This one appeared in my inbox a few days ago and as soon as I heard it I immediately had to post about it. There’s no shortage of instrumental hip-hop beat tapes out there, but this one is a concentrated burst of energy, with loud, dirty beats, grubby mind-transforming echo effects, and lots of sharp, caustic glitching. It flashes back to the type of boom-bap ’90s hip-hop with jazz and funk samples, but it pulls it apart and adds new dimensions and twists, making it feel like it’s melting and short circuiting. This is absolutely the type of music that deserves to be heard on a tape, but the rapid buzzing and glitching keeps it from sounding too stuck in the ’90s. “Xtrctions” starts out with some scratching, but it feels more like trying to get a conked-out turntable to start working again rather than trying to rock a party. But then the last track does just that by remixing Busta Rhymes with a bunch of backwards beats and flanged-out echo. Easily the best beat scene-type release I’ve heard in a while.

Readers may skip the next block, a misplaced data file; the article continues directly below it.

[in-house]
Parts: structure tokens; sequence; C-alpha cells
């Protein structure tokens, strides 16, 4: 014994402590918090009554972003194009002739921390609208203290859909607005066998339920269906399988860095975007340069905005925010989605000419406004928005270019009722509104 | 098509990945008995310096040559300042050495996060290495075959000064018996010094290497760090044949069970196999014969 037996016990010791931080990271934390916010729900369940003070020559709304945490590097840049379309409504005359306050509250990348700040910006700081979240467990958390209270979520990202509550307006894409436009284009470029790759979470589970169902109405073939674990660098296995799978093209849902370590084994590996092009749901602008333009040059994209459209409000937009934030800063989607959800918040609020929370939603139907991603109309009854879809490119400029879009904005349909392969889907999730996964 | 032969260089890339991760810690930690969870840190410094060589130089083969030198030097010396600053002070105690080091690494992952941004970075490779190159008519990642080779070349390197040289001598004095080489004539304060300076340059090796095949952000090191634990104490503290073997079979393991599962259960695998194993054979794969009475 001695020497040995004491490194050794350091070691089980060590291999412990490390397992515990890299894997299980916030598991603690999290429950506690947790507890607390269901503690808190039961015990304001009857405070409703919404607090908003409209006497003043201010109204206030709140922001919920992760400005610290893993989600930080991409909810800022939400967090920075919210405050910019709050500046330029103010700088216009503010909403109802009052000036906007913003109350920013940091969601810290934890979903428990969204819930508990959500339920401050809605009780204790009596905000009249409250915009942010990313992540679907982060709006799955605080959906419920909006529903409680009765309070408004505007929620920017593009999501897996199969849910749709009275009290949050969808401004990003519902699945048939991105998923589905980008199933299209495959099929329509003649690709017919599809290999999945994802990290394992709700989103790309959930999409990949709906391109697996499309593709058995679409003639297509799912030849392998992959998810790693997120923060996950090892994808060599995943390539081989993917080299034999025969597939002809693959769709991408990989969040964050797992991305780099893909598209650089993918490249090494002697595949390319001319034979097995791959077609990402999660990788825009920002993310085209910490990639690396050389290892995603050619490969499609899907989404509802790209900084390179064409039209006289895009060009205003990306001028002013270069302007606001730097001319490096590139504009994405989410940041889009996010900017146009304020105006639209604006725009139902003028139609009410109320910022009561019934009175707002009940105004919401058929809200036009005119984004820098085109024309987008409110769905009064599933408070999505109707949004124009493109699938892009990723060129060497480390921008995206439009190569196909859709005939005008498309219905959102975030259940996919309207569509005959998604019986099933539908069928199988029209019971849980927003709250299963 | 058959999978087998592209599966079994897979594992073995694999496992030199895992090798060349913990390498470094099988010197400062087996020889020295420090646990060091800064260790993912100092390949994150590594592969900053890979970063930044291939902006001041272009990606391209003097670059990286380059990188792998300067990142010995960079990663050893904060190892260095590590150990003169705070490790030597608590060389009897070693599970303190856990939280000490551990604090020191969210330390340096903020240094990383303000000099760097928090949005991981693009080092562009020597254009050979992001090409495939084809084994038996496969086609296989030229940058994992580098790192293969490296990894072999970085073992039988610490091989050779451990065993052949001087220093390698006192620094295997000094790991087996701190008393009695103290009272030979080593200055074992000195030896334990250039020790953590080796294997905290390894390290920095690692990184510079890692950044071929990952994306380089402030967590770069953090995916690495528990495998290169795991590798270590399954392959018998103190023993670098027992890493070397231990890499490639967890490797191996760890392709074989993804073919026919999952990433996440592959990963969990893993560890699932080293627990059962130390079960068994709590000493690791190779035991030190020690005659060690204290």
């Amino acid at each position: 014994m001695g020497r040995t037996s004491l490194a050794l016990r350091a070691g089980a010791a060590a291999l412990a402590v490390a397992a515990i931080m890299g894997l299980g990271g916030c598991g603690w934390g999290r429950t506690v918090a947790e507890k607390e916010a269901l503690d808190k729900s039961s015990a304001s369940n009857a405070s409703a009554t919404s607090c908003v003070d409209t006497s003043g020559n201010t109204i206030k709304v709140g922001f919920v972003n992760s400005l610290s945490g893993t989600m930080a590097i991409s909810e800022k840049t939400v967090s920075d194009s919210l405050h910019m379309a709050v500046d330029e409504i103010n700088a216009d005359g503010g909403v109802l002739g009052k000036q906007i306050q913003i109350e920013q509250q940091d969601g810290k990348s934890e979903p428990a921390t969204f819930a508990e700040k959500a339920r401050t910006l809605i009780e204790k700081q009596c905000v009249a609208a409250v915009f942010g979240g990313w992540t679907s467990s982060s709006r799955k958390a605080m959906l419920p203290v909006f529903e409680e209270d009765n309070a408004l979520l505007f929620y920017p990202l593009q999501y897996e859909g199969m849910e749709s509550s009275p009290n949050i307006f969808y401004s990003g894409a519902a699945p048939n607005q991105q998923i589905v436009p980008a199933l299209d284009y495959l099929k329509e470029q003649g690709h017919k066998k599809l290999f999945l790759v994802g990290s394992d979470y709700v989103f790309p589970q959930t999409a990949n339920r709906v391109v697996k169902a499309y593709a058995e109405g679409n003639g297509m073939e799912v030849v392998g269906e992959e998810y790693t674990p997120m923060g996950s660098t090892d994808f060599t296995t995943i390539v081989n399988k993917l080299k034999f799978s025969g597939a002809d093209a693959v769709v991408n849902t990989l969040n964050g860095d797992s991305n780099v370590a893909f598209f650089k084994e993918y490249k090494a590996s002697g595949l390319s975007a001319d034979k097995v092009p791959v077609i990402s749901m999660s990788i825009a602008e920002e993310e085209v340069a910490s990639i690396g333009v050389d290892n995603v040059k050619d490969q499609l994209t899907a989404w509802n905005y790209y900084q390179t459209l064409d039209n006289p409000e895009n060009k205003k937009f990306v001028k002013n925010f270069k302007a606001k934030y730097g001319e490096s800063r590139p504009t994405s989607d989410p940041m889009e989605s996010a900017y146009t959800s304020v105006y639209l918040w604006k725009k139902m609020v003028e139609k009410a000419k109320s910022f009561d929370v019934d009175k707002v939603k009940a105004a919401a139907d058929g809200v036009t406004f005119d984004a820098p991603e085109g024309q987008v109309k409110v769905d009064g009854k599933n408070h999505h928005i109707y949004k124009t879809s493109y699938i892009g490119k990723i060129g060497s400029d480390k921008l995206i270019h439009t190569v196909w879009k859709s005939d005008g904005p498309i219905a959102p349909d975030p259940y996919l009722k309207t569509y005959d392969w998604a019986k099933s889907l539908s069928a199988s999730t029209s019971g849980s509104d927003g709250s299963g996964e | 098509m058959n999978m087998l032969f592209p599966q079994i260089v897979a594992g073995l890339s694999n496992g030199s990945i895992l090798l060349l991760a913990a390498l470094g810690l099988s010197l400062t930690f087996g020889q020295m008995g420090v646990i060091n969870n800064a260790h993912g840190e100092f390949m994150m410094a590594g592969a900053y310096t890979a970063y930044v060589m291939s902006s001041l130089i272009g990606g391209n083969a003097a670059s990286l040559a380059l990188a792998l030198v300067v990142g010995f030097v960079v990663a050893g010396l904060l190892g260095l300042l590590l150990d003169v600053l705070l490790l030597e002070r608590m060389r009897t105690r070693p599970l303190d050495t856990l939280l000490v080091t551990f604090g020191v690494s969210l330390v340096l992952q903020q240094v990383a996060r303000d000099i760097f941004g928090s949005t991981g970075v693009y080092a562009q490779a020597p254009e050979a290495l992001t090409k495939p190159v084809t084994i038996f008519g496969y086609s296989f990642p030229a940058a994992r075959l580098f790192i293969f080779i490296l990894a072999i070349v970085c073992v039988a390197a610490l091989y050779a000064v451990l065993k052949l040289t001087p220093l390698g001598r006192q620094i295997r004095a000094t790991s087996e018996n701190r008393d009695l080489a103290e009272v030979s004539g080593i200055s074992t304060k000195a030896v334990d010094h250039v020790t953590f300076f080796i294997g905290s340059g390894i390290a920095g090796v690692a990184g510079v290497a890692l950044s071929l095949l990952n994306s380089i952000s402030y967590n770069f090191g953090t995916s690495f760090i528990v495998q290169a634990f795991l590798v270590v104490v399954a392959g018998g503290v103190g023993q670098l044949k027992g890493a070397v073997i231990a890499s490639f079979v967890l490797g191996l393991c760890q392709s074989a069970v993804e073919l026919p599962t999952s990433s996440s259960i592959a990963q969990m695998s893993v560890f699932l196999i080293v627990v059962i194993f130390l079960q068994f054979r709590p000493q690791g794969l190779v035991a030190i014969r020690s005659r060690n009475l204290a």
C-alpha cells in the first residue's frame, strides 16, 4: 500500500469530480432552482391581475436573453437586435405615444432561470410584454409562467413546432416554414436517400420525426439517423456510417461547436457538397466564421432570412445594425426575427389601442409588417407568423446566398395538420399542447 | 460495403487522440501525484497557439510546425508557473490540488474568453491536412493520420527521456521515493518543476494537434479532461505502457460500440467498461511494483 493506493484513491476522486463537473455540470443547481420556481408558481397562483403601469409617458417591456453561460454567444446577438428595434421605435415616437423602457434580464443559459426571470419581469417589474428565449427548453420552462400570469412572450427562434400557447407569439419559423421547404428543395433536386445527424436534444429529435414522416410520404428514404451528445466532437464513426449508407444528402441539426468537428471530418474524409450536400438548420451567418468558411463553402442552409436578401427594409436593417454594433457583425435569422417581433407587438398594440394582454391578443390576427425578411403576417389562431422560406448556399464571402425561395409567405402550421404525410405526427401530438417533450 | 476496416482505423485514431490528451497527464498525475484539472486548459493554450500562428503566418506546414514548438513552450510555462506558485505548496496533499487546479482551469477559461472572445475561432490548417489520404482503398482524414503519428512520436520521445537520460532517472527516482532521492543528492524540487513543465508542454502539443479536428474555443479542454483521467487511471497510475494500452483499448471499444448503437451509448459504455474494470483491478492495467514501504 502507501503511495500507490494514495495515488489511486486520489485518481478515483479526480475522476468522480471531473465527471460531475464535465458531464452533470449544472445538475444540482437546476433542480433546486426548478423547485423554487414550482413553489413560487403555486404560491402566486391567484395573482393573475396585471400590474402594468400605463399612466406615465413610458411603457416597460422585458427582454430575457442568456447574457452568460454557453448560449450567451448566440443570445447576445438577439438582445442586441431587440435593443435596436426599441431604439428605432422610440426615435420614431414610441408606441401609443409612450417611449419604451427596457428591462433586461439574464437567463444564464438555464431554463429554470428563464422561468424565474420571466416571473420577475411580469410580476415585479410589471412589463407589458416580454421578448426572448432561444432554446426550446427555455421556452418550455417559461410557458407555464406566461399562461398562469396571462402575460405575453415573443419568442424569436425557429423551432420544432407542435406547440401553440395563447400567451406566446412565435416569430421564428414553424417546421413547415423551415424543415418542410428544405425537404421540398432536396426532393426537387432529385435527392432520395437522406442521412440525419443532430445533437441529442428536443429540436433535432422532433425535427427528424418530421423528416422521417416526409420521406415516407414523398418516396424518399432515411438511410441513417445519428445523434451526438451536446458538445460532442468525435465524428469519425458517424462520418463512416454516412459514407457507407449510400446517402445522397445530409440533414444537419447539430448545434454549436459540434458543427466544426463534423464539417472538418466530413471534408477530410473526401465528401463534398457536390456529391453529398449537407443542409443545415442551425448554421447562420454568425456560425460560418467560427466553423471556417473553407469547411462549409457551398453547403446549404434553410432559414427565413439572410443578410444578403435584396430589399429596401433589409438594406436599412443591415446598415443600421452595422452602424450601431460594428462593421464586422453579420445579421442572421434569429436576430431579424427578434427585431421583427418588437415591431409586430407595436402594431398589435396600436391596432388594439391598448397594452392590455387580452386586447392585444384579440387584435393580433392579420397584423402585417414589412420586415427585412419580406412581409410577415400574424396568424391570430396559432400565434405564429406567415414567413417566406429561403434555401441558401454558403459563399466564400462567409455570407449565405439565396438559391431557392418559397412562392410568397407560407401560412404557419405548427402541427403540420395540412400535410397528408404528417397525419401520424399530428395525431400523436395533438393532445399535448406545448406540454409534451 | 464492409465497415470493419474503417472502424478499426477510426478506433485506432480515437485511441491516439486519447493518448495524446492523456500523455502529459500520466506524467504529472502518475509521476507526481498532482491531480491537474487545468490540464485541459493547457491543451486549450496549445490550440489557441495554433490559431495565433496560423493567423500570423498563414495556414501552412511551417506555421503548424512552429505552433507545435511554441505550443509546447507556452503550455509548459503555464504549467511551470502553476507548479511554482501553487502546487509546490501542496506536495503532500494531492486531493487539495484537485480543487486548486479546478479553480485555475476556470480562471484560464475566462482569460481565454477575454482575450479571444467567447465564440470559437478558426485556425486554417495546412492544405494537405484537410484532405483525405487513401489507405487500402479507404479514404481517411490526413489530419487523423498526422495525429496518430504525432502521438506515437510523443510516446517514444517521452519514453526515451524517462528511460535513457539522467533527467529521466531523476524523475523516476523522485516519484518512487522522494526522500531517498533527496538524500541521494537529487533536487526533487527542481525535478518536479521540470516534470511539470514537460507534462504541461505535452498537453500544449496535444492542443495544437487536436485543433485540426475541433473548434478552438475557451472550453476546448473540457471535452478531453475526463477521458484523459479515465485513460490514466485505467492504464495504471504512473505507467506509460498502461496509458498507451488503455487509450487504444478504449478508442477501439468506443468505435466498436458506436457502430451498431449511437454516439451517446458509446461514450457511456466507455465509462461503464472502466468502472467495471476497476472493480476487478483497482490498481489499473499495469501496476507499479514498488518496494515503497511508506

I was unaware of Pastel Voids before their newest batch, but everything I’ve heard so far has blown me away, especially Jonny Oso, this one, and another one I’m planning on reviewing soon. Of course the label has a Bandcamp with more free downloads than I have time for. But this new batch is all worth checking out. This tape stands out not just because of the fact that the artist name is a phone number (I don’t dare attempt to call the number, but it’s a Northern Virginia area code and the album makes it seems like the number for a sort of radio station), but also because it’s full of cheap breakbeats and gabber kicks. It’s about time the tape-releasing ’90s fetishists start embracing early gabber and happy hardcore. I’m waiting for a full-on Mokum Records revival, myself. Anyway, this tape has kind of a gray, poorly designed wedding album-like cover, but it has some nice stompy beats and a few rave-y melodies. It’s not stuck in the past though, there’s some concessions to recent forms of dance music, some trap beats and juke jitteriness here and there. I think more than anything this just makes me wish Knifehandchop was still making music.